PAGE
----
View a remote desktop with UltraScreen

Tutorial – UltraScreen

Article from Issue 238/2020

UltraScreen lets you view the screen of a remote computer without a central server or paying for an account. It's a good option to have when someone calls you for computer help.

When a printer simply won't print, when something has gone wrong with the package manager, or when other computer issues arise, it helps to be able to call on a friend, co-worker, or relative for help. However, you might not be able to meet in person, and the phone isn't ideal for this type of situation – it requires a lot of patience at both ends of the line to describe the problems.

Professional administrators, as well as many computer-savvy sons and daughters, instead turn to remote desktop solutions such as TeamViewer [1] or AnyDesk [2]. With the help of these programs, a connection can be established between two computers over the Internet, and you can operate the remote computer as if you were sitting at its keyboard. This works even without a fast Internet connection – modern compression methods keep the required data transfer rate to a minimum.


Both TeamViewer and AnyDesk offer free options for personal use and are available for all common operating systems. However, the program vendors take great care to ensure that the user does not overstress their generosity. If there is an Exchange server on the network, or if the program is used conspicuously often and over long periods, they ask the user to purchase a commercial license.

Free alternatives like the classic VNC have the disadvantage that it is not so easy to route a connection securely through the Internet. Usually at least one of the participants will need to forward ports from the Internet router to the corresponding computer. This is where UltraScreen [3] steps in as a good alternative. The open source program does not require licensing or any configuration on the router side.


Like many young applications, you will search in vain for UltraScreen in the package sources of the popular distributions. Only Arch Linux has an entry in the Arch User Repository (AUR) in the form of ultrascreen-git. With the help of the AUR helper yay, the program can be quickly built and imported into the system (Listing 1, line 2). Alternatively, you can use the graphical package management front end Pamac developed by Manjaro, which can also be used on Arch Linux.

Listing 1


01 ### Installation via AUR
02 $ yay -S ultrascreen-git
03 ### Unpack and call ZIP archive
04 $ unzip
05 $ linux-unpacked/ultrascreen
06 ### Run AppImage
07 $ chmod +x ultrascreen-v1.0.AppImage
08 $ ./ultrascreen-v1.0.AppImage

However, the developers also offer UltraScreen as a statically built version in the form of a ZIP archive and an AppImage. You only have to unpack the ZIP and then execute the binary ultrascreen, which is contained in the linux-unpacked/ subdirectory (Listing 1, lines 4 and 5). Then make the AppImage file executable using chmod or a file manager and call the executable directly (Listing 1, lines 7 and 8). The advantage that AppImages offers is that the application can also be installed on the system this way and called up via the Application menu.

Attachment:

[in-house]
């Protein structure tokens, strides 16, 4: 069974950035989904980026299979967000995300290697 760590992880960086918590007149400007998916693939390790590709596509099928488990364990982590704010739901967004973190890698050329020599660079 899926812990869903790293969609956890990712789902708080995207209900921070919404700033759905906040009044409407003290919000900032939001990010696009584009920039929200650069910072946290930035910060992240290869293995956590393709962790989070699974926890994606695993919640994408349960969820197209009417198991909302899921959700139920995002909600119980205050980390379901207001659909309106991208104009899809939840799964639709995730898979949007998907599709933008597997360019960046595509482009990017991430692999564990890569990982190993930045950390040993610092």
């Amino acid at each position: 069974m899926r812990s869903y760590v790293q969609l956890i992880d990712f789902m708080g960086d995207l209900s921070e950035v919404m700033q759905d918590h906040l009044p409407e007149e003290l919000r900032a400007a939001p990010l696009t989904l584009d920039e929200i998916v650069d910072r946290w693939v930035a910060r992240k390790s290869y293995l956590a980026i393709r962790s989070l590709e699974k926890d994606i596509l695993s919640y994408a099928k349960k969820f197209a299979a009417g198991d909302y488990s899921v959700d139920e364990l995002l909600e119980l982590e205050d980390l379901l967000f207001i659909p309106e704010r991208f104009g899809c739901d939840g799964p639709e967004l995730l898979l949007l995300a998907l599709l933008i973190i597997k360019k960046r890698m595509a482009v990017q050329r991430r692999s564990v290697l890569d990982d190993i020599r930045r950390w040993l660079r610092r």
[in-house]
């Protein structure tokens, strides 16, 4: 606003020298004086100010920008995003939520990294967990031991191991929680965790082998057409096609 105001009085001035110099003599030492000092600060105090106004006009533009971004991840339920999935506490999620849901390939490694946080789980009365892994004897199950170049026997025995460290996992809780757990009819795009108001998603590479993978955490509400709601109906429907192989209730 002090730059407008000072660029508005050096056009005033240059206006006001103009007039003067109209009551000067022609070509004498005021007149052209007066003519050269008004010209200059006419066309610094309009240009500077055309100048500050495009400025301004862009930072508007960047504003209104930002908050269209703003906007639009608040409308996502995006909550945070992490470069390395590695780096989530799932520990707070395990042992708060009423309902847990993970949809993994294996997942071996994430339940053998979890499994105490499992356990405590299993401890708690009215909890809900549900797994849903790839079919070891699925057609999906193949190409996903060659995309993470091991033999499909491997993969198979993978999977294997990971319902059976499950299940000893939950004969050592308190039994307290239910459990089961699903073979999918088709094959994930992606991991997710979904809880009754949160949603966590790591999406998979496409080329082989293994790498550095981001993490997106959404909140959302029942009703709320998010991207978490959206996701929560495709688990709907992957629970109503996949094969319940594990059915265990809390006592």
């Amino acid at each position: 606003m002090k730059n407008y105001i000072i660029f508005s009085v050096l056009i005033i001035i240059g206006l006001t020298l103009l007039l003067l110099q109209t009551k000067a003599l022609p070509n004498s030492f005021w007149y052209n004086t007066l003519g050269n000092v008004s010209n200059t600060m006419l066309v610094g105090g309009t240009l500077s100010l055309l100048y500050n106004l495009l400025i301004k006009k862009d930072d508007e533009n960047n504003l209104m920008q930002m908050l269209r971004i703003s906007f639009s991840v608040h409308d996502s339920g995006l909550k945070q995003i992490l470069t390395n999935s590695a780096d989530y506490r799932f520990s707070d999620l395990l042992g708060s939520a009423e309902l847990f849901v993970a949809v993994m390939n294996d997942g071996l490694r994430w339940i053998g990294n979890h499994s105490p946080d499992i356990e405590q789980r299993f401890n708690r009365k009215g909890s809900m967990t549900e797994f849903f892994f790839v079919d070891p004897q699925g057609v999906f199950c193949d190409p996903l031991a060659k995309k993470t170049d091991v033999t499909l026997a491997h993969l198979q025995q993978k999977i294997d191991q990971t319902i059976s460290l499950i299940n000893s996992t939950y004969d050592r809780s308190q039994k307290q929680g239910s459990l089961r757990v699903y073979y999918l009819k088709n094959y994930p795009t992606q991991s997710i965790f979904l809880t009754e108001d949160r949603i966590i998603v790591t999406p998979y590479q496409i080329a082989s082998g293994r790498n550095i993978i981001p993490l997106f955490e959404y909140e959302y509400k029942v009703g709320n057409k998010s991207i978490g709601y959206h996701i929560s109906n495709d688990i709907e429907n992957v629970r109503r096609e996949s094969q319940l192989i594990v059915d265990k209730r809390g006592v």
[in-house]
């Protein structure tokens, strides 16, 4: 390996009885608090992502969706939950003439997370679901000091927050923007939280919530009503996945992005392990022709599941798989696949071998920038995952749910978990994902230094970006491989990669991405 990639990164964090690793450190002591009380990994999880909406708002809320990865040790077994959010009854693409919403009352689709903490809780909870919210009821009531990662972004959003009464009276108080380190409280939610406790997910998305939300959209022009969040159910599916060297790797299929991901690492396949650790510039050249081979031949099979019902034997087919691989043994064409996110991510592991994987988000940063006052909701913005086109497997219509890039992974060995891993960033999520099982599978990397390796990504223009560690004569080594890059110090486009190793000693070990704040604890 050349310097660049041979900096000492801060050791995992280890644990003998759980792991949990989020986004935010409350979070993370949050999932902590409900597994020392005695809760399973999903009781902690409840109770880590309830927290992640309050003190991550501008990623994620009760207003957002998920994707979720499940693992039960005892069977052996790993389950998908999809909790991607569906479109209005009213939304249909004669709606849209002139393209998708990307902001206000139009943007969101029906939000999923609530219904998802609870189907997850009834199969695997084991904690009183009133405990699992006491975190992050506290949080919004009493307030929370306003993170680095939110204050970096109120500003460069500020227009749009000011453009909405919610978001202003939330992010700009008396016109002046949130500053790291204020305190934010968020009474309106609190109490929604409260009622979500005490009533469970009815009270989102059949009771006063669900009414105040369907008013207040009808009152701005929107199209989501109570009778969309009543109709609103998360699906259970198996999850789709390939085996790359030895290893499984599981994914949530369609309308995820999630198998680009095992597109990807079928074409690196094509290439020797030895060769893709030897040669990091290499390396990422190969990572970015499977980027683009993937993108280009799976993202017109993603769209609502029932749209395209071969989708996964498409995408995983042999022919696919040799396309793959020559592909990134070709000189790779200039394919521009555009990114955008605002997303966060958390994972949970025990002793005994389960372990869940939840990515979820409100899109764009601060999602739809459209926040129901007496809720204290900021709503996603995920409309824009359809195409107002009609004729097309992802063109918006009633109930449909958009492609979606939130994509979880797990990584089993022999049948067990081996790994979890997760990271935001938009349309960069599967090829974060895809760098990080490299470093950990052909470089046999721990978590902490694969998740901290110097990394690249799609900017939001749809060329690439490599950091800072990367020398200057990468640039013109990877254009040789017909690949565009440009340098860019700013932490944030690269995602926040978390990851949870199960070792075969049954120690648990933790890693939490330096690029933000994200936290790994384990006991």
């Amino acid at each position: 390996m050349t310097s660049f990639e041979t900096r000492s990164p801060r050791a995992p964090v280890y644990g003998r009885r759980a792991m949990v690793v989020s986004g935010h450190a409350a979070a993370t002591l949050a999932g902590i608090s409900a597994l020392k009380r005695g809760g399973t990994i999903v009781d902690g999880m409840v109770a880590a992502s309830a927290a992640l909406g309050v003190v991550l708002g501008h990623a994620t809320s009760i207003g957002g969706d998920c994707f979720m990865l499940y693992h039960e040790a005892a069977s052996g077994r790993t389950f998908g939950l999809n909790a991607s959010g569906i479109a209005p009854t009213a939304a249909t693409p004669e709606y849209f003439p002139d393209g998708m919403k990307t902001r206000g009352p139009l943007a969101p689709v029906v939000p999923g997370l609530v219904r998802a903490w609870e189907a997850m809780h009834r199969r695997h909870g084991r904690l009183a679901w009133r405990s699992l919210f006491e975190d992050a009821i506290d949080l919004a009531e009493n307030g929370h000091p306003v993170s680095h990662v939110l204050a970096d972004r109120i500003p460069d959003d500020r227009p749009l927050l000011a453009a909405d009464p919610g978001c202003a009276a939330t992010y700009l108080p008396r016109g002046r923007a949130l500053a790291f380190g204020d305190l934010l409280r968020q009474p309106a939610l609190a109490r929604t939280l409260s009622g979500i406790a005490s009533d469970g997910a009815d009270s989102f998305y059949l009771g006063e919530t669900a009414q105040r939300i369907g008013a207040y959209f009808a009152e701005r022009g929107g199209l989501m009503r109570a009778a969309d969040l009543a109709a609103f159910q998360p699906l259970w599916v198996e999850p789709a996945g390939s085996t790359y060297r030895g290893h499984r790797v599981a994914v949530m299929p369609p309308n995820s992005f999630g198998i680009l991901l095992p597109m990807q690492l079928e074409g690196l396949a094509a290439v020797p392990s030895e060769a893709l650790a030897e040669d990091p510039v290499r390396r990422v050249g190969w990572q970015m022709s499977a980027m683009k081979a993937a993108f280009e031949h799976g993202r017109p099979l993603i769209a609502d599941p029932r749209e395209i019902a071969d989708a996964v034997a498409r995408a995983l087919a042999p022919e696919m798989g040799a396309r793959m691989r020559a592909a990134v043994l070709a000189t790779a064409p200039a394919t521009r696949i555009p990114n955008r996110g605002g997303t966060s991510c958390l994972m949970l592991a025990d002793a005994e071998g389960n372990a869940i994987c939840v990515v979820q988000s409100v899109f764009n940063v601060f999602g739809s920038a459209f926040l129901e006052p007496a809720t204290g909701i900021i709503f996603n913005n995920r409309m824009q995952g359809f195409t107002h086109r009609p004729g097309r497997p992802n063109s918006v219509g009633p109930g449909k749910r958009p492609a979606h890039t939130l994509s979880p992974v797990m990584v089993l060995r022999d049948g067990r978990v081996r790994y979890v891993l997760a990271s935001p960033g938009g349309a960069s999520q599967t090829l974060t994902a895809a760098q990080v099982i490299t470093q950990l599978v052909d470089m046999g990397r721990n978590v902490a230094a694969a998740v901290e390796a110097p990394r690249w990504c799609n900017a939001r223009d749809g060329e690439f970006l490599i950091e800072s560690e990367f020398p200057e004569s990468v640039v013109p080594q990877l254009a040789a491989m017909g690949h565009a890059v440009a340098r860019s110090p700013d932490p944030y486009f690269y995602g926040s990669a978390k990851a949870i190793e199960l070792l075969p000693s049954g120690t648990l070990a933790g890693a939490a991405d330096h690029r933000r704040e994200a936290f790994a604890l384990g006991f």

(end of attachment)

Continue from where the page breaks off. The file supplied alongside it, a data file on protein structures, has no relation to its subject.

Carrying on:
Making the Connection

Immediately after starting, UltraScreen displays just a white window with a Login button and a prompt to enter a nickname. The choice of the name is completely up to you; no account will be created on a server. However, the name can only contain letters and numbers, not even spaces are allowed. After logging in, UltraScreen then loads the actual application window (Figure 1).

Figure 1: The UltraScreen ID is displayed in the top left-hand corner of the application window.

Below the program name in the left sidebar you will find the ID number of your UltraScreen instance in the style of 719[...]00000. UltraScreen creates a new ID every time you log in; there is no way to get a fixed ID. Below the ID is the nickname you chose previously.

If you're trying to connect with someone who needs computer help, you need the UltraScreen ID of that person. This can be communicated either by email or chat, or even by phone if needed. Use the icon to the right of the ID to copy the ID to the clipboard and then press Ctrl+V to paste it into a chat or email program.

The person who wants your help has to tap on the large screen icon labeled STREAM. UltraScreen then shows them a selection: They can transfer either the complete desktop (Entire screen) or only individual applications (Figure 2). This is a little unfortunate for users with two or more monitors: As of now, there is no way to stream only the content of one screen, which unnecessarily inflates the volume of data to be transferred in multi-display setups. After selecting the content, UltraScreen displays a preview of the Internet screencast in the application window.

Figure 2: UltraScreen lets you stream the complete desktop of the computer or, if so desired, transfer only the content of single windows.

You now need to enter the remote ID of the other person below CONNECTIONS. Pressing the plus icon tells UltraScreen to save the connection and paste it below the input field. However, the entry will be gone the next time you start the program, because it changes in every new session.

As soon as the connection is established, you will see the desktop or the selected window that you need to investigate. UltraScreen only transmits the image. There is no return channel to remotely control the remote computer (Figure 3). The screencast remains active until one of the participants taps Disconnect at the bottom of the screen.

Figure 3: In contrast to commercial remote desktop applications, UltraScreen only allows you to view the desktop of the counterpart. There is no remote control.

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